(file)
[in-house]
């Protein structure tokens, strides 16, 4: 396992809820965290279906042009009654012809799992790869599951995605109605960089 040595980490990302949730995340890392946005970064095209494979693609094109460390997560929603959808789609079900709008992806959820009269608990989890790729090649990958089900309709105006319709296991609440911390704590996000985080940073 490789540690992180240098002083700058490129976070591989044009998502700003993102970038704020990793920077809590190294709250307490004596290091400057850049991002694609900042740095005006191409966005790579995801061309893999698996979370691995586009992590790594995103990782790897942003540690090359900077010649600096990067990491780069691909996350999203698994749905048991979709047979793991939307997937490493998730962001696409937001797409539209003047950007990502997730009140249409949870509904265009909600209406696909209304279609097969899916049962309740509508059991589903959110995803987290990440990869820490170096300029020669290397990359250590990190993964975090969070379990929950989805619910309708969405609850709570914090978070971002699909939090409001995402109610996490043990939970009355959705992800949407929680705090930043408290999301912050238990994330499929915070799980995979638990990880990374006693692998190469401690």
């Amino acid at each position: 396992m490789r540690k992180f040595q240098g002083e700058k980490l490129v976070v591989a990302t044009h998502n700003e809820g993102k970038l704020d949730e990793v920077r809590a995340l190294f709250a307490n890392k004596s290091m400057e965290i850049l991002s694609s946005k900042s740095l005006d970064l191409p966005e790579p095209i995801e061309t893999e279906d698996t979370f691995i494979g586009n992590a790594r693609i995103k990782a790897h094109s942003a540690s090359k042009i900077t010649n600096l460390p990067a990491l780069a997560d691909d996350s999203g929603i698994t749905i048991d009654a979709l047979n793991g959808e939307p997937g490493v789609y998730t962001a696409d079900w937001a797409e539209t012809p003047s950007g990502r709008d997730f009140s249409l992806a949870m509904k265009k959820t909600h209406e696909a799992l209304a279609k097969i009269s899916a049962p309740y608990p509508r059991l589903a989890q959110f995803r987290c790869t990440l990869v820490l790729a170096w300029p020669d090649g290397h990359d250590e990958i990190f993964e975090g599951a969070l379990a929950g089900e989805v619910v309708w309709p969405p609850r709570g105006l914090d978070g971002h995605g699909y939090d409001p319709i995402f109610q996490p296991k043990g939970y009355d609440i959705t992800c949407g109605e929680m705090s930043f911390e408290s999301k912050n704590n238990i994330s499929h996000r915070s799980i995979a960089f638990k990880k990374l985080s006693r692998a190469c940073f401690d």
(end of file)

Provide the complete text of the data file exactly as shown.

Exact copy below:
[in-house]
């Protein structure tokens, strides 16, 4: 396992809820965290279906042009009654012809799992790869599951995605109605960089 040595980490990302949730995340890392946005970064095209494979693609094109460390997560929603959808789609079900709008992806959820009269608990989890790729090649990958089900309709105006319709296991609440911390704590996000985080940073 490789540690992180240098002083700058490129976070591989044009998502700003993102970038704020990793920077809590190294709250307490004596290091400057850049991002694609900042740095005006191409966005790579995801061309893999698996979370691995586009992590790594995103990782790897942003540690090359900077010649600096990067990491780069691909996350999203698994749905048991979709047979793991939307997937490493998730962001696409937001797409539209003047950007990502997730009140249409949870509904265009909600209406696909209304279609097969899916049962309740509508059991589903959110995803987290990440990869820490170096300029020669290397990359250590990190993964975090969070379990929950989805619910309708969405609850709570914090978070971002699909939090409001995402109610996490043990939970009355959705992800949407929680705090930043408290999301912050238990994330499929915070799980995979638990990880990374006693692998190469401690």
């Amino acid at each position: 396992m490789r540690k992180f040595q240098g002083e700058k980490l490129v976070v591989a990302t044009h998502n700003e809820g993102k970038l704020d949730e990793v920077r809590a995340l190294f709250a307490n890392k004596s290091m400057e965290i850049l991002s694609s946005k900042s740095l005006d970064l191409p966005e790579p095209i995801e061309t893999e279906d698996t979370f691995i494979g586009n992590a790594r693609i995103k990782a790897h094109s942003a540690s090359k042009i900077t010649n600096l460390p990067a990491l780069a997560d691909d996350s999203g929603i698994t749905i048991d009654a979709l047979n793991g959808e939307p997937g490493v789609y998730t962001a696409d079900w937001a797409e539209t012809p003047s950007g990502r709008d997730f009140s249409l992806a949870m509904k265009k959820t909600h209406e696909a799992l209304a279609k097969i009269s899916a049962p309740y608990p509508r059991l589903a989890q959110f995803r987290c790869t990440l990869v820490l790729a170096w300029p020669d090649g290397h990359d250590e990958i990190f993964e975090g599951a969070l379990a929950g089900e989805v619910v309708w309709p969405p609850r709570g105006l914090d978070g971002h995605g699909y939090d409001p319709i995402f109610q996490p296991k043990g939970y009355d609440i959705t992800c949407g109605e929680m705090s930043f911390e408290s999301k912050n704590n238990i994330s499929h996000r915070s799980i995979a960089f638990k990880k990374l985080s006693r692998a190469c940073f401690d």